Okay, much as I hate DST, I must admit I also hate the 5:00 darkness that comes with CST. Exiting into darkness from the office at quitting time makes it feel like the day has ended and there’s nothing left but eat something and go to bed. Of course, millennials and younger wouldn’t even notice the darkness as they exited the office with thoughts of meeting up at their crowd’s favorite watering hole for buffalo wings, inebriation and karaoke. I sort of remember being that way at their age. I wonder if I should tell them what they have to look forward to when they pass the age 65 mark? Nah! They probably wouldn’t believe me.
You’ve heard this: the hurrier I go the behinder I get. I really need to use my time more efficiently. This is something technology was going to do for us. But, as I often lament, technology (computers, in particular) seems to rob me of more time than it saves me. Which is why I particularly enjoyed this cartoon.
I have a couple of favorite web hosting companies. One is the Fine Folks at TextDrive, another is the Happy Folks at DreamHost. Periodically, and perhaps with greater frequency as time marches on, I’m sorely tempted to hang up the shingle and take up “webmastering”. Then, I might have the time to spend the amount of time I’d like to spend reading the newsletters and blogs these hosters put out. Generally, they are both entertaining and educational in more ways than one. Alas, I barely find the time to skim their offerings.
The latest DreamHost newsletter was, however, very brief, so decided I had some time to click the link to the DreamHost Blog and check it out. The latest article was entitled “Phishing Phor Phishers“. It could be said it has nothing to do with oil and gas law, although some might say phishers and oil promoters are cut from the same cloth. Here, I’m obliged to interpose that I’ve assisted several oil clients with the documentation for private offering drilling and development programs, all of which were entirely above board and legit. Still, oil people don’t have a reputation that would be considered much of an improvement over that of lawyers or car salesmen (I was, through social training, about to write “salespersons” but, on reflection, I’ve never really heard anyone suggest that a female car seller was dishonest; the typical slimy car salesman is always pictured as a male).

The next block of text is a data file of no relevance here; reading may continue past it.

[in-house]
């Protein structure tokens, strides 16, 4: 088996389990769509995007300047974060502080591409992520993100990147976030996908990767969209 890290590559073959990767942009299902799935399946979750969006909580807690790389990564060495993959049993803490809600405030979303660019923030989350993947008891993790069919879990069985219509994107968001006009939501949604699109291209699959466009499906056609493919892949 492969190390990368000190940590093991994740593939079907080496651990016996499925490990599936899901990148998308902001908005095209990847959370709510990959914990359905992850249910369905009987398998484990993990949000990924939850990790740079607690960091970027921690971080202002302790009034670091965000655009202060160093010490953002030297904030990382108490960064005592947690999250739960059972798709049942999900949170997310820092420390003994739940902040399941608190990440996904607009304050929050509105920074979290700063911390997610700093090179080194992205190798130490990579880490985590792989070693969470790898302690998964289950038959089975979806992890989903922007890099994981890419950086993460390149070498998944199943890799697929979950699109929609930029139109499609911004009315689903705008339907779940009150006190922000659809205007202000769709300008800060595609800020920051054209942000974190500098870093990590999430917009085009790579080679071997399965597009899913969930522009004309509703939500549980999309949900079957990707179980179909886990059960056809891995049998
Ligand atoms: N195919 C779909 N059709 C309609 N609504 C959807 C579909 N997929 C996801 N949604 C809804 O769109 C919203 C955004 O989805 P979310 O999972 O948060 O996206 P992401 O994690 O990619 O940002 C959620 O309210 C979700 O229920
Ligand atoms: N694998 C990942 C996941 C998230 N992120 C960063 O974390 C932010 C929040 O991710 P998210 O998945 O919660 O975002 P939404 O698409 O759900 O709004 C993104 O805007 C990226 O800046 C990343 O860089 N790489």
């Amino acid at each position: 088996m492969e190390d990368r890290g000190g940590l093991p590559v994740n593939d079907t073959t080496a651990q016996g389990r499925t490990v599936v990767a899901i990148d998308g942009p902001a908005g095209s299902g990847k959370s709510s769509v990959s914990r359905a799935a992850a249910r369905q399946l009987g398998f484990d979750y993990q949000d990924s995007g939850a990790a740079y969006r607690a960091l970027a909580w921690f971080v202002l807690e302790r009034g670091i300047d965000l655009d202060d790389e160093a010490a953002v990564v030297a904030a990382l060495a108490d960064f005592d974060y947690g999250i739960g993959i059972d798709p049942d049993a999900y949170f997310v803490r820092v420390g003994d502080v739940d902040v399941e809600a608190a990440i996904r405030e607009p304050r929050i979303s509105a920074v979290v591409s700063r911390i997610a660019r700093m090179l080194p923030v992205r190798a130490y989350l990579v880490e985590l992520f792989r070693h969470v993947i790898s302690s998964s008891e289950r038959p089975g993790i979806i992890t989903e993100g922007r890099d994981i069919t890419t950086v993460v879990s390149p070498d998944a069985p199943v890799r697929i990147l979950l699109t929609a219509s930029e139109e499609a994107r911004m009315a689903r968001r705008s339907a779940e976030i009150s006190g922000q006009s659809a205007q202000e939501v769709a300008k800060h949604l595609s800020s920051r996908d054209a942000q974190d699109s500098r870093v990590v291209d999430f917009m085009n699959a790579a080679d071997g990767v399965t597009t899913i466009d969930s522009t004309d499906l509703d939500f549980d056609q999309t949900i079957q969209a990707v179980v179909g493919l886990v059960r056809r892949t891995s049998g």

The blog article and comments thereon did touch upon “law” topics, though, so it’s not really off-topic for a lawyer’s blog. One thing I found amazing was the number of comments to this article, in less than a day. What a readership! Ordinarily, I find it pretty much impossible to wade through dozens upon dozens of comments following a popular blog article. In this case, however, the number of useful, insightful, or entertaining comments held my attention to the end (though I’ll admit skimming a few as I gained momentum). So, for anyone who’d like an entertaining, useful and educational read on phishing, there it is!